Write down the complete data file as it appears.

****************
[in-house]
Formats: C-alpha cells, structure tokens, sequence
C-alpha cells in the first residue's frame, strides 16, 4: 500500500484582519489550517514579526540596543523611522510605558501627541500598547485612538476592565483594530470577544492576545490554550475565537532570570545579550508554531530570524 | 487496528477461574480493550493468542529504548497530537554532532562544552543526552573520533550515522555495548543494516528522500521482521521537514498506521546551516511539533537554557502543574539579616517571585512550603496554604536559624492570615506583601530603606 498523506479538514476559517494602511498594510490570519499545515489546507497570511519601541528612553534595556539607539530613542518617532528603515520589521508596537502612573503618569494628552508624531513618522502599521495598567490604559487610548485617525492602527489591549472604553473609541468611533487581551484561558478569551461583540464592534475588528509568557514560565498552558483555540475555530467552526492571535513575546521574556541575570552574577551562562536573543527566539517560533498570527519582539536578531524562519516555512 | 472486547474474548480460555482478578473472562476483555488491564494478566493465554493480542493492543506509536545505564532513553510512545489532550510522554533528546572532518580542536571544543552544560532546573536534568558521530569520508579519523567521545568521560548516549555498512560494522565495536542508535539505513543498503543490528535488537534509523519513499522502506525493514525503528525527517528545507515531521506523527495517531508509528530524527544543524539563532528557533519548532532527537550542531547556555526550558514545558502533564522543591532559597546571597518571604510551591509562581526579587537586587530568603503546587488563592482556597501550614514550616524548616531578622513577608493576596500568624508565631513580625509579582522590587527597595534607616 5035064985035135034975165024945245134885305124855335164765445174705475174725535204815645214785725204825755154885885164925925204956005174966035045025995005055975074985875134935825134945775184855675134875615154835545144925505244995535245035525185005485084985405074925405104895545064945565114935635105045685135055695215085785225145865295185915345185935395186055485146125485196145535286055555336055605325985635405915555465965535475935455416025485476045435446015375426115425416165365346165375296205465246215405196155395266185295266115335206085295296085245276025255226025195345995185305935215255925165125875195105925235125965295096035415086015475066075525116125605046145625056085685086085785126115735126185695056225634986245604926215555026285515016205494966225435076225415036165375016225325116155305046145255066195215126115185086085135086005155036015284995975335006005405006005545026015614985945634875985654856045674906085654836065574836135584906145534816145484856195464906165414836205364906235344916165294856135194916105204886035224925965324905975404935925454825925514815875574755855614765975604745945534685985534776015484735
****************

[in-house]
Formats: C-alpha cells, structure tokens, sequence
C-alpha cells in the first residue's frame, strides 16, 4: 500500500484582519489550517514579526540596543523611522510605558501627541500598547485612538476592565483594530470577544492576545490554550475565537532570570545579550508554531530570524 | 487496528477461574480493550493468542529504548497530537554532532562544552543526552573520533550515522555495548543494516528522500521482521521537514498506521546551516511539533537554557502543574539579616517571585512550603496554604536559624492570615506583601530603606 498523506479538514476559517494602511498594510490570519499545515489546507497570511519601541528612553534595556539607539530613542518617532528603515520589521508596537502612573503618569494628552508624531513618522502599521495598567490604559487610548485617525492602527489591549472604553473609541468611533487581551484561558478569551461583540464592534475588528509568557514560565498552558483555540475555530467552526492571535513575546521574556541575570552574577551562562536573543527566539517560533498570527519582539536578531524562519516555512 | 472486547474474548480460555482478578473472562476483555488491564494478566493465554493480542493492543506509536545505564532513553510512545489532550510522554533528546572532518580542536571544543552544560532546573536534568558521530569520508579519523567521545568521560548516549555498512560494522565495536542508535539505513543498503543490528535488537534509523519513499522502506525493514525503528525527517528545507515531521506523527495517531508509528530524527544543524539563532528557533519548532532527537550542531547556555526550558514545558502533564522543591532559597546571597518571604510551591509562581526579587537586587530568603503546587488563592482556597501550614514550616524548616531578622513577608493576596500568624508565631513580625509579582522590587527597595534607616 5035064985035135034975165024945245134885305124855335164765445174705475174725535204815645214785725204825755154885885164925925204956005174966035045025995005055975074985875134935825134945775184855675134875615154835545144925505244995535245035525185005485084985405074925405104895545064945565114935635105045685135055695215085785225145865295185915345185935395186055485146125485196145535286055555336055605325985635405915555465965535475935455416025485476045435446015375426115425416165365346165375296205465246215405196155395266185295266115335206085295296085245276025255226025195345995185305935215255925165125875195105925235125965295096035415086015475066075525116125605046145625056085685086085785126115735126185695056225634986245604926215555026285515016205494966225435076225415036165375016225325116155305046145255066195215126115185086085135086005155036015284995975335006005405006005545026015614985945634875985654856045674906085654836065574836135584906145534816145484856195464906165414836205364906235344916165294856135194916105204886035224925965324905975404935925454825925514815875574755855614765975604745945534685985534776015484735